The Honeymoon As Romantic Consumption
In contrast with traditional sources of identity formation, such as community, family, or national origin, postindustrial identity largely is recognized through commodity choices (Shields 1992). The honeymoon is a cultural production of consumption that expands on modern beliefs in romance (Bulcroft, Smeins, and Bulcroft 1999). Romance is believed to be real, and it is made tangible when couples in everyday life stimulate their personal relationships with rituals in which commodities construct their romance. Flowers, champagne, and candlelight dinners, for example, are becoming universal props for constructing romance (Illouz 1997). The honeymoon comprises an accumulation of these symbolic ingredients and activities over an extended period of time in a tourist setting. Belief in romance is internationally produced in movies and other contemporary media, and the notion of a honeymoon as the occasion for experiencing it intensely is promoted similarly, and especially through advertising. The joining of beliefs in romance, identity through consumption, and an aggressive travel industry has rendered the honeymoon as a social norm not only for heterosexual couples who marry for the first time. Honeymoons mark subsequent marriages, and second honeymoons within marriages are taken to revive remembered romance. Gay and lesbian couples who formalize their unions also plan romantic honeymoons, and many travel agencies, hotels and cruise lines offer specialized packages for them.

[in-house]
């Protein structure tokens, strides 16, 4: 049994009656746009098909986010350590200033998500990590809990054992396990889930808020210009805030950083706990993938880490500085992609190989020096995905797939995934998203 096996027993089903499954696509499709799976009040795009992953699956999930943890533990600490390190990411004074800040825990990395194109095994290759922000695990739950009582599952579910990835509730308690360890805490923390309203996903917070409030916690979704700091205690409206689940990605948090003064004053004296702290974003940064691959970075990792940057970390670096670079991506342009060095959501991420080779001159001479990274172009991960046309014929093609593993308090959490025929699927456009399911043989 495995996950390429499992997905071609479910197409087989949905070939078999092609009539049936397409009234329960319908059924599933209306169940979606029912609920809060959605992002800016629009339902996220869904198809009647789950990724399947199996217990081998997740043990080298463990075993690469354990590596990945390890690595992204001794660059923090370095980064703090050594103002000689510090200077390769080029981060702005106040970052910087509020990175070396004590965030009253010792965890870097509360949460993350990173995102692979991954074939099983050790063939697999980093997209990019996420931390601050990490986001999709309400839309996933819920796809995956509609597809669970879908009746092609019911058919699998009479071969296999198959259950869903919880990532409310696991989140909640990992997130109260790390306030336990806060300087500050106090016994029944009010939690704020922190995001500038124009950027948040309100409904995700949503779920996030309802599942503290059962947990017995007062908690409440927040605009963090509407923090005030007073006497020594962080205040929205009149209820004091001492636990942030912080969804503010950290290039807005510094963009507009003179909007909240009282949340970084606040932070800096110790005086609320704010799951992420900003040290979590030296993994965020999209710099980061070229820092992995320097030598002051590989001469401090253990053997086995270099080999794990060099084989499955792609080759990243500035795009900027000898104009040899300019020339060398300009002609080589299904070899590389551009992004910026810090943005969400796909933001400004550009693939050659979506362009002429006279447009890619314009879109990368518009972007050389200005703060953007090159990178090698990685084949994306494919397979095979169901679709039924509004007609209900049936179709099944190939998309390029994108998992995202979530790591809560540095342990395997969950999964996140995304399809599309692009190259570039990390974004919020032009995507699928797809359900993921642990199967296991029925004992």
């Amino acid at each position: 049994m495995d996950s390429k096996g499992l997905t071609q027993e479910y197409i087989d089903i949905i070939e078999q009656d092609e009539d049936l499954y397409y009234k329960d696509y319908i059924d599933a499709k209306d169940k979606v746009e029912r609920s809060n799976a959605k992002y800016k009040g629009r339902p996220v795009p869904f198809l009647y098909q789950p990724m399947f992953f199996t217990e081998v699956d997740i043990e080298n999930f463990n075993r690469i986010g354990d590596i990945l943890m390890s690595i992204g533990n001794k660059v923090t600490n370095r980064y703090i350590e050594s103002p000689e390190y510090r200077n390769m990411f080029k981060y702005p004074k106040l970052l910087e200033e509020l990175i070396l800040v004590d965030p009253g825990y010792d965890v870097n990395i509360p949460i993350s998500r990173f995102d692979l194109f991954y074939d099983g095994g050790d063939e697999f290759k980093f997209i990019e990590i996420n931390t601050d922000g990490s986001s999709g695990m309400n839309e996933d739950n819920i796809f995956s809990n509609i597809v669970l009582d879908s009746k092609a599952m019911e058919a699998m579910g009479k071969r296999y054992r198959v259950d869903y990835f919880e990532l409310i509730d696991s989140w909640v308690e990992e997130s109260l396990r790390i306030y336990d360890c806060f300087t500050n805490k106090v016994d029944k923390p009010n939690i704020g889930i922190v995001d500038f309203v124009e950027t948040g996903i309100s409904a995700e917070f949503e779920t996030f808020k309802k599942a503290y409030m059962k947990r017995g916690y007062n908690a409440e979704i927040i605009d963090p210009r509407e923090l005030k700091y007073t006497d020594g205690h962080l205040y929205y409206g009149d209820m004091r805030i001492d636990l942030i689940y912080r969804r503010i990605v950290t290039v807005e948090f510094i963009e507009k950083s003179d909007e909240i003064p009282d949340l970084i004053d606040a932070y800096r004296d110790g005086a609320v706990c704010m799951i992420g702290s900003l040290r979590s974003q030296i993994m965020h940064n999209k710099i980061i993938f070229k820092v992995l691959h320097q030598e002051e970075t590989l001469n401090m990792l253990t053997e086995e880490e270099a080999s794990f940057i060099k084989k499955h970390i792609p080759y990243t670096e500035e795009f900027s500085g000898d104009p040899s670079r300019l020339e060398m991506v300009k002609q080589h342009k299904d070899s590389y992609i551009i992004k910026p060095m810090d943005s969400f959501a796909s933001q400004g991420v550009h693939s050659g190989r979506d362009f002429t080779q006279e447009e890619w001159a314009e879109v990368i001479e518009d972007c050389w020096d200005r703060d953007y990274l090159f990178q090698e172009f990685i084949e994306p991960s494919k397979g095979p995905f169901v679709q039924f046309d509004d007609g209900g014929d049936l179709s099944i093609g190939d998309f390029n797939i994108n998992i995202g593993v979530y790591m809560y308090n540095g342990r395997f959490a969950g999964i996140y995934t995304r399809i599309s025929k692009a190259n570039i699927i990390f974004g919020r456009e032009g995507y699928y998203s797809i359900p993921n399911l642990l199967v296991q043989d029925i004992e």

The forces of globalization have reduced cultural specificity in honeymoon practices and amplified tendencies toward travel and romantic consumption across cultures. Thus, the study of the honeymoon is better framed in terms of its transmission and assimilation across cultures, rather than looking at cross-cultural differences in the practice of the honeymoon. The mass-marketing of the honeymoon through popular press and visual media has resulted in honeymoon imperialism or the wholesale adoption of the ritual on a global scale. The way in which the honeymoon is practiced today in Japan, Argentina, South Africa, or any other postindustrial nation reflects the standards as practiced in North America.
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